Official Release Date: June 24, 2013
L. Ron Hubbard Presents Writers of the Future (Volume 29) Editor: Dave Wolverton
Book Description (From Goodreads)
Turn the page…open your eyes…and look into the future
They unleash the power of dreams and unlock the secrets of the universe.
They bend time, twist perception, and put a new spin on the laws of physics.
They show us who we are, what we may become, and how far we can go.
They are the Writers of the Future.
Experience their vision.
“Keep the Writers of the Future going. It’s what keeps sci-fi alive.” —ORSON SCOTT CARD
Praise for Writers of the Future (Volume 29)
A Starred Review in Publisher’s weekly posted May 30, 2013:
“Selected by a panel of judges and edited into a cohesive collection by Wolverton, this year’s Writers of the Future collection is exciting and engrossing, with stories that range across the spectrum of SF and fantasy. Eschewing tried-and-true space opera and epic fantasy, these stories explore new mysteries and ideas. Death takes a bride in Marilyn Guttridge’s “The Ghost Wife of Arlington.” The secrets of the clock that powers the world are revealed in Christopher Reynaga’s “The Grande Complication.” Shannon Peavey’s “Scavengers” introduces the Vulture Lady and explains why no one who leaves her domain ever returns. Adventurous, lighthearted, thought-provoking, and grim, these stories cover a wide range of science and magic, each unique, refreshing, and innovative in a variety of different ways. The anthology is fleshed out by essays from the late Hubbard, Nnedi Okorafor, and artist Larry Elmore. This book is not to be missed, full of exciting new writers to watch. (July) (From Amazon & Goodreads)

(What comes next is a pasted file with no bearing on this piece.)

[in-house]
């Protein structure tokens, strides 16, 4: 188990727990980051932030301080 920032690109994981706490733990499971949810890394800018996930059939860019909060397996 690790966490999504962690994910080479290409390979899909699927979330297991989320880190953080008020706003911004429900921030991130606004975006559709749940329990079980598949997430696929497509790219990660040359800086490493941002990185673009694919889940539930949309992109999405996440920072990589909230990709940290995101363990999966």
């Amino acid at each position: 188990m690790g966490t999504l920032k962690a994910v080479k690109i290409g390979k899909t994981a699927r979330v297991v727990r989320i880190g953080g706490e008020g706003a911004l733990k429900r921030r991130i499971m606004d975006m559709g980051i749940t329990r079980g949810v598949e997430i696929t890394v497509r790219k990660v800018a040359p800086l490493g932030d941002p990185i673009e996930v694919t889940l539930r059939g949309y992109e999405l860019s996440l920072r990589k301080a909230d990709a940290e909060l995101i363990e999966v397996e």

This exciting anthology is a collection of science fiction stories by talented, new writers and illustrators who were selected from The Writers and Illustrators of the Future Contests.
These original stories and illustrations are a fine example of what readers can anticipate in the future of the science fiction genre. This stories in this collection are imaginative, and some provide glimpses into an advanced future world and its repercussions on the existence of our society and our humanity. At times, some of the stores made me cringe, thinking…this could really happen. Here are some of the stories that lingered in my mind after reading this latest volume of works. The beautiful illustrations that accompany the stories helped me to really grasp the visions of a different type of world.
Two stories that deal with future worlds and government greed and corruption are “Planetary Scouts” and “Cop for a Day.” Aiden, a seasoned scout breaks in Lester, his new partner in “Planetary Scouts.” Numerous planets exist, and humans want to venture beyond Earth and explore possible places for settlement and expansion. As a result, scouts are sent out to foreign planets to observe and provide feedback on whether the planet is suitable for habitation. The story is filled with action and suspense as Aiden and Lester struggle to survive in unchartered terrain. The sacrifices made by scouts provide an alarming look at the potential for devastation as a consequence of someone’s territorial greed.
“Cop for a Day” describes a world where government controls and restrains capitalism. Citizens are forced to rely on government aid and intervention that is meager and sub-standard. The protagonist, Mark, a convicted felon gets a probationary job that requires him to roam the streets and enforce “asset forfeiture.” While on the job, he partners with a highly intelligent car and by the end of his first day on the job, Mark has the potential to change his current situation. The story made me think hard about governmental control and human rights.